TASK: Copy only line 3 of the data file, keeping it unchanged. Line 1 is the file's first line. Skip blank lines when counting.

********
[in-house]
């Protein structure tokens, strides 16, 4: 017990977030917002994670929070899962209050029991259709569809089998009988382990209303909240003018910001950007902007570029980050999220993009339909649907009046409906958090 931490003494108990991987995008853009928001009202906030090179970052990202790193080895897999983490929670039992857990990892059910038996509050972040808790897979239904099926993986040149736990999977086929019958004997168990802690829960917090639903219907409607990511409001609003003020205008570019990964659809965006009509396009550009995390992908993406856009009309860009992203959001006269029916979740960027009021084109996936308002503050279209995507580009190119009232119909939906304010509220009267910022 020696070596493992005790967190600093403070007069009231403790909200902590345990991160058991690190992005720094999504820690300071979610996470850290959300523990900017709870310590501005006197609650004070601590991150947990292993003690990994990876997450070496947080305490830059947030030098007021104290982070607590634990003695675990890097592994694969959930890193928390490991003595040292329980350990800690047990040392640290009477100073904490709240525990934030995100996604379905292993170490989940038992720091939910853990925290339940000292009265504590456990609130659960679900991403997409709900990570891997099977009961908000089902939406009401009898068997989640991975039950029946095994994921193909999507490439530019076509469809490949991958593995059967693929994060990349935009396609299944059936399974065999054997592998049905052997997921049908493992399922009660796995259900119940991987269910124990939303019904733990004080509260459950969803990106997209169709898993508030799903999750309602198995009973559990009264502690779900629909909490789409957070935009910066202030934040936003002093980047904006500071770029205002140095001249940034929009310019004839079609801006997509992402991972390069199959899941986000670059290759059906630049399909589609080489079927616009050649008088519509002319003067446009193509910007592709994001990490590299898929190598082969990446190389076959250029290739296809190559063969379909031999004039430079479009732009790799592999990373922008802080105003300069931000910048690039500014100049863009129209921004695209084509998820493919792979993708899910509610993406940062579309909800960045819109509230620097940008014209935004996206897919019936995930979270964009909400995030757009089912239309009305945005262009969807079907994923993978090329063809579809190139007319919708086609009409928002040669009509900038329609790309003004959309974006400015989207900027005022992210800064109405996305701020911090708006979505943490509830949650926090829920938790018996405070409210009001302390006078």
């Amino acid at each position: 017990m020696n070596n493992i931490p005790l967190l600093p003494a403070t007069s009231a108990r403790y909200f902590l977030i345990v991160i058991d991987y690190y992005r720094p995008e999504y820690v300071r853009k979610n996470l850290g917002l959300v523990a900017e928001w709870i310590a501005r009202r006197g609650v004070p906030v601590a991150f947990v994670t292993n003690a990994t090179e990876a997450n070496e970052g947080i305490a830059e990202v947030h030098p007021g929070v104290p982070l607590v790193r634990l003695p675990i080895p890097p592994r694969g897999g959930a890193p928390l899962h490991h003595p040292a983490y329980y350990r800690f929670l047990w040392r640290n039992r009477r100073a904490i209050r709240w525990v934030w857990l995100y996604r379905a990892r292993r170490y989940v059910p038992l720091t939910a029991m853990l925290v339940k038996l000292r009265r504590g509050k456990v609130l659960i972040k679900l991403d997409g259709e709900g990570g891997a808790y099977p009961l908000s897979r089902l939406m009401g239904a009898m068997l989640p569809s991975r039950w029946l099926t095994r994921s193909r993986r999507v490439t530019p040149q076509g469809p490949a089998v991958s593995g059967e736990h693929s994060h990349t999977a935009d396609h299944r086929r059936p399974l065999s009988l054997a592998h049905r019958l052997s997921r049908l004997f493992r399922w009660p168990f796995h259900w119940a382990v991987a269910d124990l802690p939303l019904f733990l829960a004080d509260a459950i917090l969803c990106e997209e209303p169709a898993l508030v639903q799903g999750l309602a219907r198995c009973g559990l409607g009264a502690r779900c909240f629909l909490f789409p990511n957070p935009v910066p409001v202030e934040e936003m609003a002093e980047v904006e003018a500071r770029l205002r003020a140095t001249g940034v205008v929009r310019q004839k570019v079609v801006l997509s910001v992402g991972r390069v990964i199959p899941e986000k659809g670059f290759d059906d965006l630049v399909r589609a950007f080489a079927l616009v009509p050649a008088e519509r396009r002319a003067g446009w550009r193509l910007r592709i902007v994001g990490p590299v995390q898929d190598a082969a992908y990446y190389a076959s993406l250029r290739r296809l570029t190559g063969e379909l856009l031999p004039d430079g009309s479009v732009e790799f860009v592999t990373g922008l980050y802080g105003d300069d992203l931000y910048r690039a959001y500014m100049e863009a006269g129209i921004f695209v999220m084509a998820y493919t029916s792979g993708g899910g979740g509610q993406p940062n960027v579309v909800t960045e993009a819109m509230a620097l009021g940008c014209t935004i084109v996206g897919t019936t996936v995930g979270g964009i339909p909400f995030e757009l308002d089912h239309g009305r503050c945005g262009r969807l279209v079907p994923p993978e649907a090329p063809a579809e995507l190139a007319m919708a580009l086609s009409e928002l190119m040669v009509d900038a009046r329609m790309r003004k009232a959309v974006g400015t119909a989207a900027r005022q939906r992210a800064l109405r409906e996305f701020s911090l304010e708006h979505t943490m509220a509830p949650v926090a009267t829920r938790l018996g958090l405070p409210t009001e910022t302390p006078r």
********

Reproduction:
């Amino acid at each position: 017990m020696n070596n493992i931490p005790l967190l600093p003494a403070t007069s009231a108990r403790y909200f902590l977030i345990v991160i058991d991987y690190y992005r720094p995008e999504y820690v300071r853009k979610n996470l850290g917002l959300v523990a900017e928001w709870i310590a501005r009202r006197g609650v004070p906030v601590a991150f947990v994670t292993n003690a990994t090179e990876a997450n070496e970052g947080i305490a830059e990202v947030h030098p007021g929070v104290p982070l607590v790193r634990l003695p675990i080895p890097p592994r694969g897999g959930a890193p928390l899962h490991h003595p040292a983490y329980y350990r800690f929670l047990w040392r640290n039992r009477r100073a904490i209050r709240w525990v934030w857990l995100y996604r379905a990892r292993r170490y989940v059910p038992l720091t939910a029991m853990l925290v339940k038996l000292r009265r504590g509050k456990v609130l659960i972040k679900l991403d997409g259709e709900g990570g891997a808790y099977p009961l908000s897979r089902l939406m009401g239904a009898m068997l989640p569809s991975r039950w029946l099926t095994r994921s193909r993986r999507v490439t530019p040149q076509g469809p490949a089998v991958s593995g059967e736990h693929s994060h990349t999977a935009d396609h299944r086929r059936p399974l065999s009988l054997a592998h049905r019958l052997s997921r049908l004997f493992r399922w009660p168990f796995h259900w119940a382990v991987a269910d124990l802690p939303l019904f733990l829960a004080d509260a459950i917090l969803c990106e997209e209303p169709a898993l508030v639903q799903g999750l309602a219907r198995c009973g559990l409607g009264a502690r779900c909240f629909l909490f789409p990511n957070p935009v910066p409001v202030e934040e936003m609003a002093e980047v904006e003018a500071r770029l205002r003020a140095t001249g940034v205008v929009r310019q004839k570019v079609v801006l997509s910001v992402g991972r390069v990964i199959p899941e986000k659809g670059f290759d059906d965006l630049v399909r589609a950007f080489a079927l616009v009509p050649a008088e519509r396009r002319a003067g446009w550009r193509l910007r592709i902007v994001g990490p590299v995390q898929d190598a082969a992908y990446y190389a076959s993406l250029r290739r296809l570029t190559g063969e379909l856009l031999p004039d430079g009309s479009v732009e790799f860009v592999t990373g922008l980050y802080g105003d300069d992203l931000y910048r690039a959001y500014m100049e863009a006269g129209i921004f695209v999220m084509a998820y493919t029916s792979g993708g899910g979740g509610q993406p940062n960027v579309v909800t960045e993009a819109m509230a620097l009021g940008c014209t935004i084109v996206g897919t019936t996936v995930g979270g964009i339909p909400f995030e757009l308002d089912h239309g009305r503050c945005g262009r969807l279209v079907p994923p993978e649907a090329p063809a579809e995507l190139a007319m919708a580009l086609s009409e928002l190119m040669v009509d900038a009046r329609m790309r003004k009232a959309v974006g400015t119909a989207a900027r005022q939906r992210a800064l109405r409906e996305f701020s911090l304010e708006h979505t943490m509220a509830p949650v926090a009267t829920r938790l018996g958090l405070p409210t009001e910022t302390p006078r």